When the author writes, “God wanted to make the unchanging nature of his purpose very clear,” he reminds us that the purpose of God is to make us heirs. Furthermore, according to God’s will, this purpose has been determined in eternity (Eph. 1:4–5, 11). God’s purpose to save the believers in Jesus Christ is firm, unchanging, and inviolable.

No believer ought to doubt God’s will to save him, for God gives him perfect assurance that the nature of God’s purpose is unchanging. The believer, who has eternal security because of this unchanging will of God, can sing Fanny J. Crosby’s hymn:

Blessed assurance, Jesus is mine!

O what a foretaste of glory divine!

Heir of salvation, purchase of God,

Born of His Spirit, washed in His blood.

Hebrews 6:17 teaches that God not only made the promise to believers but also is the guarantor of the promise. God makes the promise of salvation, and at the same time he becomes the intermediary who ensures that the promise is fulfilled. The word intermediary implies that there are two other parties: the one who gives the promise and the one who receives it. Between these two parties stands God as guarantor.

  1. God did this so that, by two unchangeable things in which it is impossible for God to lie, we who have fled to take hold of the hope offered to us may be greatly encouraged.

The available evidence accumulates, as the author notes. God has given his unchangeable promise and he confirmed this promise with an unchangeable oath. Besides noting these “two unchangeable things,” the writer declares that God cannot lie. These statements have a built-in redundancy, for God by nature is the personification of truth. “God is not a man, that he should lie, nor a son of man, that he should change his mind” (Num. 23:19; see also 1 Sam. 15:29; Ps. 33:11; Isa. 46:10–11; Mal. 3:6; James 1:17).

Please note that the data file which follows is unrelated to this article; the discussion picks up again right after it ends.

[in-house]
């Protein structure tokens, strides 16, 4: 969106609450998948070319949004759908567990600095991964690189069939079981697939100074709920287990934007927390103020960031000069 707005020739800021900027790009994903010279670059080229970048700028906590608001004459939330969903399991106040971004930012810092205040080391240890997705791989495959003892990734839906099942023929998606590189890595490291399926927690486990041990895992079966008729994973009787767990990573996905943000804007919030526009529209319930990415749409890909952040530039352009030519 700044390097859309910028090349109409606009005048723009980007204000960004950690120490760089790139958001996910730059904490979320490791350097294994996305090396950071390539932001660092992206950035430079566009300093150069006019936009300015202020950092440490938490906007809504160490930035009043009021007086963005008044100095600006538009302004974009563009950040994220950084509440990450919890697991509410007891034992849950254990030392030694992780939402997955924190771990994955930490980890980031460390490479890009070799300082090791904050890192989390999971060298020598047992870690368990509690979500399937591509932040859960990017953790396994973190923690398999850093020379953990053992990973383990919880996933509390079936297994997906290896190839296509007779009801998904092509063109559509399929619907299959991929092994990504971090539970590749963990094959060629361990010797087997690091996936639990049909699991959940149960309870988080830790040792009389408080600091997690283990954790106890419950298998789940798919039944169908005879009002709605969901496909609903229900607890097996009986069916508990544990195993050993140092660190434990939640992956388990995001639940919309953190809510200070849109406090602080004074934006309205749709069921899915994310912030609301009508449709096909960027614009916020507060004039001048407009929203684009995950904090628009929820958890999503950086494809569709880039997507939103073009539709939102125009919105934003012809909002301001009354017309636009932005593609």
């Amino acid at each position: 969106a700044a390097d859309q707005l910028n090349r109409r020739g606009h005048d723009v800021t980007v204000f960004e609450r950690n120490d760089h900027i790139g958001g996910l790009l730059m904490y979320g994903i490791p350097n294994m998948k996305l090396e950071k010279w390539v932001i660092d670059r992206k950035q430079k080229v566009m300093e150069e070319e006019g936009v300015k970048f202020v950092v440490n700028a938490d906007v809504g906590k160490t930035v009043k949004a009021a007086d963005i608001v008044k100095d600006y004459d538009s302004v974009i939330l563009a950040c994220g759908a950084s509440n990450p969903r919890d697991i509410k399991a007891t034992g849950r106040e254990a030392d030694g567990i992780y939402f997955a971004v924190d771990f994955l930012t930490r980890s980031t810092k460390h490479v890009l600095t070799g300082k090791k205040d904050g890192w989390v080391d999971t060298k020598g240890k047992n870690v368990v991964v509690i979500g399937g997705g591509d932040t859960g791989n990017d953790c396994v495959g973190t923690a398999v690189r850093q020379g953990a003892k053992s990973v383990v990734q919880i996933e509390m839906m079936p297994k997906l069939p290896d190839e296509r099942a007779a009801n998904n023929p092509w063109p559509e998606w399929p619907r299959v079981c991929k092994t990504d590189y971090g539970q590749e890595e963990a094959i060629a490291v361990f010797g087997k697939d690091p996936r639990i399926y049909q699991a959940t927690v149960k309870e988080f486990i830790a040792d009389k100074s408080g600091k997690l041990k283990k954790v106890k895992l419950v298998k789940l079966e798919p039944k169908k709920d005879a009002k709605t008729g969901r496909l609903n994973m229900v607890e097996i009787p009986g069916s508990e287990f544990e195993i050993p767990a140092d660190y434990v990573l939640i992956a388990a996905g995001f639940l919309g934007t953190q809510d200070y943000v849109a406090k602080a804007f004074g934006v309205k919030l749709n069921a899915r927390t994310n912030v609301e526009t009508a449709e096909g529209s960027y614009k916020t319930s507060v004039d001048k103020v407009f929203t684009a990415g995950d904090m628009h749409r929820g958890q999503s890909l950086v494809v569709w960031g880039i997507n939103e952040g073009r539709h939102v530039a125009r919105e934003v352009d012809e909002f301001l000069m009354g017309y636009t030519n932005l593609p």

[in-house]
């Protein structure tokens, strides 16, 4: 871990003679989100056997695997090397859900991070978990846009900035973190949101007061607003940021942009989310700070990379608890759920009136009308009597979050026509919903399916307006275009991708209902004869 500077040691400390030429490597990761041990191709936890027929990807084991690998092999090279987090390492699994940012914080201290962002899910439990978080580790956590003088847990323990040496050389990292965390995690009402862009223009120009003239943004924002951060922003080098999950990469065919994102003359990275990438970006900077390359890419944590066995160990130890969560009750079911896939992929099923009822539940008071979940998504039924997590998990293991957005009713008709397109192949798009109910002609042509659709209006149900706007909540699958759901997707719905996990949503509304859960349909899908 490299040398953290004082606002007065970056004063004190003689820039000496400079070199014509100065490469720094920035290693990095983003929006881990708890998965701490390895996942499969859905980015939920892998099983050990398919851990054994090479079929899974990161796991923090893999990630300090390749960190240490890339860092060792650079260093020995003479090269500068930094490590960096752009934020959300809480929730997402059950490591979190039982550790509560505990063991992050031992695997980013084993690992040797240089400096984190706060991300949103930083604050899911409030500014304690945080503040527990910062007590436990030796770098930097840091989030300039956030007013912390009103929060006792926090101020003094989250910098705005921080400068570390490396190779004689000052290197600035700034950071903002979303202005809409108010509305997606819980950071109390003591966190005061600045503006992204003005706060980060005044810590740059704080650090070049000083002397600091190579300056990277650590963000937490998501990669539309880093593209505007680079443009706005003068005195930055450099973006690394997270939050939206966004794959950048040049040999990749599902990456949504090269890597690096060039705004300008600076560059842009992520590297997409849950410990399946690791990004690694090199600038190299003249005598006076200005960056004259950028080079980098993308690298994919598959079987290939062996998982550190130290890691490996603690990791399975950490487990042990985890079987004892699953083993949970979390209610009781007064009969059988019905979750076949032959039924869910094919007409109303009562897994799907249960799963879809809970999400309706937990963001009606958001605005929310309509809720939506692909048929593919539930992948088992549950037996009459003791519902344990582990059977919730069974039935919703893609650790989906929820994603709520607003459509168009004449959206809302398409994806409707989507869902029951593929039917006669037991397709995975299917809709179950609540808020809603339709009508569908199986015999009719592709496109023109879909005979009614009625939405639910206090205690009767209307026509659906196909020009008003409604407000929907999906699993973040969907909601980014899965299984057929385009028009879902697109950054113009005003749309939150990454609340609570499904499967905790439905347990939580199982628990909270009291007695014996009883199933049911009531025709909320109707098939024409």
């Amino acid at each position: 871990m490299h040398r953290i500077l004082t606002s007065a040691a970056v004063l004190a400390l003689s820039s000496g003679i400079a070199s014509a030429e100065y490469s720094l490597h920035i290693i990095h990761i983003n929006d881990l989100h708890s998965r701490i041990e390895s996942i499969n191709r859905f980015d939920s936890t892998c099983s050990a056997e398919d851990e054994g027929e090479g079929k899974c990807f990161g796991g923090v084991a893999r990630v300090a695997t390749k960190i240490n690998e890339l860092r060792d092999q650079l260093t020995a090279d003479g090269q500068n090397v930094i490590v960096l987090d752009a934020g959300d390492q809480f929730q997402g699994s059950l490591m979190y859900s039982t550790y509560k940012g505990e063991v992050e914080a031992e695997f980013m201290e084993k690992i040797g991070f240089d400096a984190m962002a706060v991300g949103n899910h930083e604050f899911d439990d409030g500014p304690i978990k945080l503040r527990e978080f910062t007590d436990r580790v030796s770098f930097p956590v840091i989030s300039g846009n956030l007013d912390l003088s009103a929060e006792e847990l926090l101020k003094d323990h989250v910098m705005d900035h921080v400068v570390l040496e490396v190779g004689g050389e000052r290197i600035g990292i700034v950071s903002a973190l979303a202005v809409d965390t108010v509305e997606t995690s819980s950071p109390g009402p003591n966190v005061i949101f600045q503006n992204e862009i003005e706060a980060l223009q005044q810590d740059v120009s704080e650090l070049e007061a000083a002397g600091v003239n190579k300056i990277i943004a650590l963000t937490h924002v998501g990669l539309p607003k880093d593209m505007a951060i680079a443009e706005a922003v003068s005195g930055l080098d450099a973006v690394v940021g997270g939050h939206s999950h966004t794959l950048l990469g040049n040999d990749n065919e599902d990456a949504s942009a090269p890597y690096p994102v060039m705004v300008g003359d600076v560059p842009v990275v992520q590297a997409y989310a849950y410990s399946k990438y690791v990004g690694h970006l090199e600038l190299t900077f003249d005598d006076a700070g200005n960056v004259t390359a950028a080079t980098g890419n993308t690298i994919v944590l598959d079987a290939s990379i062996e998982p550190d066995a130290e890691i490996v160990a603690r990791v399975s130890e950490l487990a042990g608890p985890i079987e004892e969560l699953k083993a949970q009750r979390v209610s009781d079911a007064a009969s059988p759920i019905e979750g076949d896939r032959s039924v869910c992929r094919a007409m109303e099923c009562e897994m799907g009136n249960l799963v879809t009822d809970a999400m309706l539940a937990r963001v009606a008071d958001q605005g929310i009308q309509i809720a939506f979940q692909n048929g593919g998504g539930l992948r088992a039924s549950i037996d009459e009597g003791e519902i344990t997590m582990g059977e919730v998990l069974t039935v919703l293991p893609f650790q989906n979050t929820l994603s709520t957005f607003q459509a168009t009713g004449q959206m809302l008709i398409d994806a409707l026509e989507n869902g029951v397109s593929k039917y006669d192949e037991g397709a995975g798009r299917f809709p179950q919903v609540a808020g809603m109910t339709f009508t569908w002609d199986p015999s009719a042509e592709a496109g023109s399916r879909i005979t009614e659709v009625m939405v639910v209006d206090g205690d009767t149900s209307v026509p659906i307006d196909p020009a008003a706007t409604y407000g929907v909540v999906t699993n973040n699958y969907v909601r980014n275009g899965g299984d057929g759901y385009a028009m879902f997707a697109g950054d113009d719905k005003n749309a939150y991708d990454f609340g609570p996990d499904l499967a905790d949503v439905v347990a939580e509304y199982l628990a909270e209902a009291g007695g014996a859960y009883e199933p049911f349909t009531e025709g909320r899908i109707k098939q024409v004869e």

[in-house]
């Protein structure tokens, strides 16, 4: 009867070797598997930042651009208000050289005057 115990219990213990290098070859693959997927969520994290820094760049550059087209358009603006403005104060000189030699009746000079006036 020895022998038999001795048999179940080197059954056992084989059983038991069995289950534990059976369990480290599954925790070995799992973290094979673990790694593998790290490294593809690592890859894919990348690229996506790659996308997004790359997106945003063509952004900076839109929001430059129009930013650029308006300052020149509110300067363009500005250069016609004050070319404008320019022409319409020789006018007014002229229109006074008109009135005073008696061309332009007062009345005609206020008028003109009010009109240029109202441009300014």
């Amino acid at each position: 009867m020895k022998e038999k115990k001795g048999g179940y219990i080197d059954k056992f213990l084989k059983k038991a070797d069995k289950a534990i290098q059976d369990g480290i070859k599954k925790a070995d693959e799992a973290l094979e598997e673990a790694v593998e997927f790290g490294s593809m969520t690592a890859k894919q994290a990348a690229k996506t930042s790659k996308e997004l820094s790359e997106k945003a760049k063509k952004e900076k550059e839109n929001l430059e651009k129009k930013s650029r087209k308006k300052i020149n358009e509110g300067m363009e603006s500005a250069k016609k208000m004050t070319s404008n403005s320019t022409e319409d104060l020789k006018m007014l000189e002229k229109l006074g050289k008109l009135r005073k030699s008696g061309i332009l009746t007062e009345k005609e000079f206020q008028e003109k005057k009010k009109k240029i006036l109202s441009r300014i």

If then God accommodates himself to man’s custom of swearing an oath to establish the truth, the implication is that when a Christian refuses to accept this oath-confirmed promise of salvation and turns to sin or another religion, he risks being blasphemous. This person intimates that God’s Word cannot be trusted and that God is a perjurer.

But in this verse the writer stresses the positive, for he returns to the use of the first person plural. Says he, “We who have fled to take hold of the hope offered to us may be greatly encouraged.” The author directs his lesson on the unchangeableness of God’s purpose to us who believe the Word of God, and he writes to encourage us in our flight from sin. The words we who have fled are somewhat vague because the writer does not provide specific place names or circumstances. However, the general context indicates that we who believe have escaped the power of willful unbelief and thus we turn to God “to take hold of the hope offered to us.” We are the people who “for refuge to Jesus have fled.”

As true heirs of the promise, we take hold of the hope that God offers us. We have fled as fugitives and cling to the one who offers new life. The author uses a figure of speech by which a single word conveys an entire concept. That is, we must understand that the word hope refers to the one who gives that hope. God himself has provided hope through the promises of his Word. And we whom the author of Hebrews exhorts “to make [our] hope sure” (6:11) are invited to appropriate the hope that God places in full view before us.

Taking hold of hope is not something that we do halfheartedly. On the contrary, we must attain the hope offered to us with the strong encouragement that we receive from God’s Word. In short, God holds out to us hope and at the same time strenuously urges us to accept and appropriate it.[3]

[1] Tozer, A. W., & Eggert, R. (2015). Tozer on the almighty god: a 365-day devotional. Chicago, IL: Moody Publishers.

[2] MacDonald, W. (1995). Believer’s Bible Commentary: Old and New Testaments. (A. Farstad, Ed.) (p. 2176). Nashville: Thomas Nelson.

[3] Kistemaker, S. J., & Hendriksen, W. (1953–2001). Exposition of Hebrews (Vol. 15, pp. 173–175). Grand Rapids: Baker Book House.